An Emancipatory Pedagogy of Jesus Christ: Toward a Decolonizing Epistemology of Education and Theology

Date of Award

Summer 6-2017

Access Restriction


Degree Name

Doctorate in Education



School or College

School of Education

First Advisor

Antonia Darder

Second Advisor

Bryant Keith Alexander

Third Advisor

Anthony Sabatino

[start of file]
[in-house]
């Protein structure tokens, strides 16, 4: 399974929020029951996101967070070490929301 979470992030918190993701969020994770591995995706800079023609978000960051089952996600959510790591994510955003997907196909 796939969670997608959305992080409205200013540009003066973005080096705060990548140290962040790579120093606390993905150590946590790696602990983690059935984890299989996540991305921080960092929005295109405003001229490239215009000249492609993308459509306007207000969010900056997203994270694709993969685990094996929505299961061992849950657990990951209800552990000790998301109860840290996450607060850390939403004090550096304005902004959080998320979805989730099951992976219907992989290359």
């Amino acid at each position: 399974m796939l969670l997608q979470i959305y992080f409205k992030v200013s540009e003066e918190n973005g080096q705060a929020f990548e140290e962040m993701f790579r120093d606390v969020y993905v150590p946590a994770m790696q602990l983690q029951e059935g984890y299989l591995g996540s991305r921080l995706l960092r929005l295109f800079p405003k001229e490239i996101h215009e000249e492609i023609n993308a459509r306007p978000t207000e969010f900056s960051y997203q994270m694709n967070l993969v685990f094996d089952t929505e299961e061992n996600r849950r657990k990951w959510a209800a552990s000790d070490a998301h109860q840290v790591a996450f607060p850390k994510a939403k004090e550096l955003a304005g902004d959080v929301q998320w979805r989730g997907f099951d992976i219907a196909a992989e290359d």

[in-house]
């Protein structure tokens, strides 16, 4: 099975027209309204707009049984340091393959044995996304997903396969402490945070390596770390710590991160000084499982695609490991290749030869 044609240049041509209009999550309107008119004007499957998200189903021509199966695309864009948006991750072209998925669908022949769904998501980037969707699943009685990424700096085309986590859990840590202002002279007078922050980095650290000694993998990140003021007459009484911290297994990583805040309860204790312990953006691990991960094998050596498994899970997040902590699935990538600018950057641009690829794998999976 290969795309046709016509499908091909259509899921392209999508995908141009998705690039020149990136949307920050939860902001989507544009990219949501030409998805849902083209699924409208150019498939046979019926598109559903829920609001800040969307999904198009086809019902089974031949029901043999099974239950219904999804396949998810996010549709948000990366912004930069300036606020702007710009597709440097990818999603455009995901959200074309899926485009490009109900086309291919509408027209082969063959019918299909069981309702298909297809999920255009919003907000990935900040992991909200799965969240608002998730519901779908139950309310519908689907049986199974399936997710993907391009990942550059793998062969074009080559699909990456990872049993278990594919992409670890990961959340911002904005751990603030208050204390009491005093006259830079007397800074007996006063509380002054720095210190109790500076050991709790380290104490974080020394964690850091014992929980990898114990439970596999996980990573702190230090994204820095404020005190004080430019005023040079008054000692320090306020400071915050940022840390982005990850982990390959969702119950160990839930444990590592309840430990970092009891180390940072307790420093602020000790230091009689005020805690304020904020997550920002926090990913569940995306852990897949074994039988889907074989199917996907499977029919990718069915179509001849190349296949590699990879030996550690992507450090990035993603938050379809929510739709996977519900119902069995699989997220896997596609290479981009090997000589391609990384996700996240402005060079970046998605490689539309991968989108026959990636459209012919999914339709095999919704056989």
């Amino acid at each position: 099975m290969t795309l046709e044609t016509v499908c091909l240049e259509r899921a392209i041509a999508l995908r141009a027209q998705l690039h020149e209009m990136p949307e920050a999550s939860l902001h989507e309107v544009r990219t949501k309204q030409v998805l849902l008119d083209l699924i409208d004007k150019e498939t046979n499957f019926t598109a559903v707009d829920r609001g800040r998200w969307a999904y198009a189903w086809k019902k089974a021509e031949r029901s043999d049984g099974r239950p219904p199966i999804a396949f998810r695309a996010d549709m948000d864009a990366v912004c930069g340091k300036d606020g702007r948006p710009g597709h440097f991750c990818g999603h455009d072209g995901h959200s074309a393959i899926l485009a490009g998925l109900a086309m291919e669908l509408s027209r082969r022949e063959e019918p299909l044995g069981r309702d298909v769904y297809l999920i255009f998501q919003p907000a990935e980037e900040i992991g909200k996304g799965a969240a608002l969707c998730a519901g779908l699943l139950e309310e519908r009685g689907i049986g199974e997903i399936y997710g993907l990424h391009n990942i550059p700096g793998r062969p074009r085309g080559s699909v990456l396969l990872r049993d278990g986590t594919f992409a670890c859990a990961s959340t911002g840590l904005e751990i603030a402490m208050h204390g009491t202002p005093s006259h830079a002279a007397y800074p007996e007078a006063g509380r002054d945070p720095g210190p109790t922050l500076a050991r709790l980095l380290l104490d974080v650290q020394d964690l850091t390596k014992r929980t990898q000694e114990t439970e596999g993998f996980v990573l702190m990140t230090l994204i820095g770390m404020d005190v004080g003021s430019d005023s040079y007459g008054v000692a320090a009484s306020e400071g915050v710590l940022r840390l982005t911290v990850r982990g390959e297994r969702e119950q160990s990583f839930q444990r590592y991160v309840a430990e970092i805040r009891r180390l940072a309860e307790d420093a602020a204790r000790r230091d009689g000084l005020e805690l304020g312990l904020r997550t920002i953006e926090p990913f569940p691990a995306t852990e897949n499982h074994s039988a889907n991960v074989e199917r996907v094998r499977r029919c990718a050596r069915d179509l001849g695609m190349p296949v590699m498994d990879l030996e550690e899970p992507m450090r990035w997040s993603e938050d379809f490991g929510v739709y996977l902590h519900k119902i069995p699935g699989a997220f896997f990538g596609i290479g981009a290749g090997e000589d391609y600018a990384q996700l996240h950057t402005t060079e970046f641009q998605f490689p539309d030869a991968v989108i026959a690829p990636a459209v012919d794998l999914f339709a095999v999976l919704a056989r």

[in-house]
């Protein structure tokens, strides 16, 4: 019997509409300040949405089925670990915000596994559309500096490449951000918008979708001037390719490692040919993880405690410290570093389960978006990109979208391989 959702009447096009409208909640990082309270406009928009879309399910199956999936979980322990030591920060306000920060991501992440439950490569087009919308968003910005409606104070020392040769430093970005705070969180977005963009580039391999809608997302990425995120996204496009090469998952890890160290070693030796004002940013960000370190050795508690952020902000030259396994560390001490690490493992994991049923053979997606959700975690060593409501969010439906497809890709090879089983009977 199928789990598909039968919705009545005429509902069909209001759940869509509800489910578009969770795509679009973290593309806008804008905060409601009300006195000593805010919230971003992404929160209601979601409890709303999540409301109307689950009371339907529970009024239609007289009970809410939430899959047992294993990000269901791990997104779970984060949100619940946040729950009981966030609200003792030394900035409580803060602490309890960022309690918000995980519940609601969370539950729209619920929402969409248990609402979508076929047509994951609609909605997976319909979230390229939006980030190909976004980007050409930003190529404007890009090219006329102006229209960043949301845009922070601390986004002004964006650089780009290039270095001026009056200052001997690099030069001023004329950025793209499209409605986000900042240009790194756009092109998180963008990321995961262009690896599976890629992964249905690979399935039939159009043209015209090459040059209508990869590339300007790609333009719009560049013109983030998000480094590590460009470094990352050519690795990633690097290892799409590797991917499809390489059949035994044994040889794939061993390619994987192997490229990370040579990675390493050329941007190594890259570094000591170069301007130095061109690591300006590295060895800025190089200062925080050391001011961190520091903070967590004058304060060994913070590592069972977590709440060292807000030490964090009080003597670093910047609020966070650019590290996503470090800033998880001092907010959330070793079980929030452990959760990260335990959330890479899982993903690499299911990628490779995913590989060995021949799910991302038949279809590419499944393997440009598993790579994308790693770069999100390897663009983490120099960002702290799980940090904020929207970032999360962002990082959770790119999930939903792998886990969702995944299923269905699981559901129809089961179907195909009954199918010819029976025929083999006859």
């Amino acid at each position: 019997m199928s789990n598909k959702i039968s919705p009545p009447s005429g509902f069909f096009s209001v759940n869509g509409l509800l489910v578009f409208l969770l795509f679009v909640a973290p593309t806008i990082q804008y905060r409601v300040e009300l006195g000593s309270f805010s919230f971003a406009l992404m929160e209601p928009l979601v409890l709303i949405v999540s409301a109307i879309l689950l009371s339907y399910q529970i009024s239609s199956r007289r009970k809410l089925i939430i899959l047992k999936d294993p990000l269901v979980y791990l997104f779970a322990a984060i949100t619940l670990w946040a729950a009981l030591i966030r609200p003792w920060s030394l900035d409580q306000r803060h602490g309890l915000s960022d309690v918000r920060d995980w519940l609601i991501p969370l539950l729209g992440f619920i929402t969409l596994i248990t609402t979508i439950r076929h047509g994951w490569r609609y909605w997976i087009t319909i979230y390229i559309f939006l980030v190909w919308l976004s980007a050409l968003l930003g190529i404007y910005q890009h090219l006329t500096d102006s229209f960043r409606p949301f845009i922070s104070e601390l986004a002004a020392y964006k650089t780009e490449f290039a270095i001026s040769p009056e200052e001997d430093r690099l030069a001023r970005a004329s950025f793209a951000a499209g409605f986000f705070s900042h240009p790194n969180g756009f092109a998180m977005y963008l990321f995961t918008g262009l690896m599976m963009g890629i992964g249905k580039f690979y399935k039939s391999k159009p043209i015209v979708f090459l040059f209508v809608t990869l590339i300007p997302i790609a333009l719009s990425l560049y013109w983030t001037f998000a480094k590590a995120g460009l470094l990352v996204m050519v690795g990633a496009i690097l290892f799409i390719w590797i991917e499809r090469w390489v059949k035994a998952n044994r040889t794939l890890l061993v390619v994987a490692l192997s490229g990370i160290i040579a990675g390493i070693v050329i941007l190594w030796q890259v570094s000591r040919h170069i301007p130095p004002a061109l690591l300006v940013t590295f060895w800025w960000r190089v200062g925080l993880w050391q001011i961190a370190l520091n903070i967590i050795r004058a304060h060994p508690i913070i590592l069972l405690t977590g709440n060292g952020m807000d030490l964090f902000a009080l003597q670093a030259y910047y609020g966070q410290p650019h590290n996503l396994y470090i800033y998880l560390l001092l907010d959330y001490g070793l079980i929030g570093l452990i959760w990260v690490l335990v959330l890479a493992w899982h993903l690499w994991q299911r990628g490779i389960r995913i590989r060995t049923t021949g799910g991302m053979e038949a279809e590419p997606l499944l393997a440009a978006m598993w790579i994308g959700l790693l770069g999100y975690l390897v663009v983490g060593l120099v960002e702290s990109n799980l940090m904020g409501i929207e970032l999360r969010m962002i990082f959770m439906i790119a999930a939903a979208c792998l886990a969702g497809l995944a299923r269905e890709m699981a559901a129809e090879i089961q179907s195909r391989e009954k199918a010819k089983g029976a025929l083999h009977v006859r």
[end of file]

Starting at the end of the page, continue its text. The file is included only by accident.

This decolonizing interpretive analysis serves to provide bicultural researchers the opportunity to engage and challenge the dominant literature on pedagogy, curriculum, methodology, and schooling. Bicultural researchers have been forced to navigate the dialectical social terrain of dominant/subordinate tensions and contradictions, as part of their process of survival, as subaltern or subordinate cultural citizens and critical scholars. This study seeks to deconstruct Eurocentric epistemicides that compartmentalize knowledge, particularly within the fields of theology and education. Western Christianity tends to separate God from humanity. This is an epistemological problem. The nature of this study necessitates a process by which critical theory, critical pedagogy, and liberation theology serve to reconstruct traditional Westernized notions of the interrelatedness of theology and education. This study seeks to determine what can be learned from a critical pedagogy of Jesus Christ by examining His integration of theology and pedagogy as presented in His praxis detailed in the New Testament. Jesus is positioned as the literal embodiment of both theology and pedagogy, where both are procured through praxis for liberation, resulting in an emancipatory pedagogy that reconciles humanity back to God and God to humanity.

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